A third group of algorithms, threshold/duration methods, is based on the method of Brown et al. (5), which identifies a Pdg rise if two consecutive measurements of APdg exceed the 5-day lagged APdg5 by at least three standard deviations (SDs).
Modifications to these algorithms included varying the number of days used to compute the moving average of APdg, the number of days required to be above the threshold, and the number of SDs for the threshold.
After omitting cycles classified as NELA by the best-performing ELA algorithm, we examined algorithms to detect the day of onset of luteal activity, i.e., day of luteal transition, or DLT. Existing algorithms (2, 40) require an increase followed by an immediate decrease in the daily E1c-to-Pdg ratio (E1c/Pdg).
The method of Baird et al. (2), a modification of work by Royston (28), examines 5-day sequences of E1c/Pdg, denoting the five consecutive values of E1c/Pdg by EP1 through EP5. The algorithm identifies sequences where EP1 is the maximum of EP1 through EP5 and EP4 and EP5 are at or below 40% of EP1; the 40% limit is known as the descent criterion. For cycles with one such sequence, the DLT is defined to occur on day 2 of the 5-day sequence. Cycles with no sequences meeting these criteria are classified as indeterminate regarding the DLT. For cycles with multiple nonoverlapping 5-day sequences meeting these criteria, the sequences are compared regarding the mean E1c/Pdg from the days before and afterday 1 (i.e., the mean of EP0 and EP2). If one sequence's mean is more than twice the corresponding mean from the other sequences, that sequence is selected for identification of the DLT. If no sequence is dominant according to this condition, the cycle is classified as indeterminate. We will refer to this algorithm as the Baird method.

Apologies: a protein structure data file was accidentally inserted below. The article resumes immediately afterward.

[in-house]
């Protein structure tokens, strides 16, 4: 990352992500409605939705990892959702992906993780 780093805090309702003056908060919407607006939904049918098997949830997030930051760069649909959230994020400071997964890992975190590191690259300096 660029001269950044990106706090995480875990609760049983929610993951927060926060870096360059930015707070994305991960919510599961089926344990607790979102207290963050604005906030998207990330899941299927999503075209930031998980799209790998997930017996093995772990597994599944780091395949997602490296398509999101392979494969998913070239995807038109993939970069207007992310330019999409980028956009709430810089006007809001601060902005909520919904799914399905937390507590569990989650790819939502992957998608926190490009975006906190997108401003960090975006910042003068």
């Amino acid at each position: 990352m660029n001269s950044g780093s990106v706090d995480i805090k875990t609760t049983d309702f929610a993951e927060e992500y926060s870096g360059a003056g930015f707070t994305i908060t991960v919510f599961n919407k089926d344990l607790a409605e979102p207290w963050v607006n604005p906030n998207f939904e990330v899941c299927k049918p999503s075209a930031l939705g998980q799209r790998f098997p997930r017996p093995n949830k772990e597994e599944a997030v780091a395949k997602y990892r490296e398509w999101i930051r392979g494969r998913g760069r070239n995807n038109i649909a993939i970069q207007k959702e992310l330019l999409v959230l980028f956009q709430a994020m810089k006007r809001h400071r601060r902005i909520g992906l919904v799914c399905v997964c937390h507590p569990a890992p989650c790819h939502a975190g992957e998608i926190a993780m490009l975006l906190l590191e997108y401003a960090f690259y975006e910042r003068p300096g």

Waller et al. (40) modified the method of Baird et al. (2) by using E1c/(Pdg + 1) instead of E1c/Pdg to handle very low Pdg values in their dataset, by using a descent criterion of 60%, and in cases of multiple qualifying sequences, selecting the 5-day sequence with the maximum mean of EP0 and EP2. This algorithm will be referred to as the Waller-DLT method. For the data analyzed here, omitting the 1 from the denominator had no effect on the performance of the algorithm (results not shown).
Modifications to these algorithms included varying the descent criterion and removing the restriction that the DLT be on day 8 or later.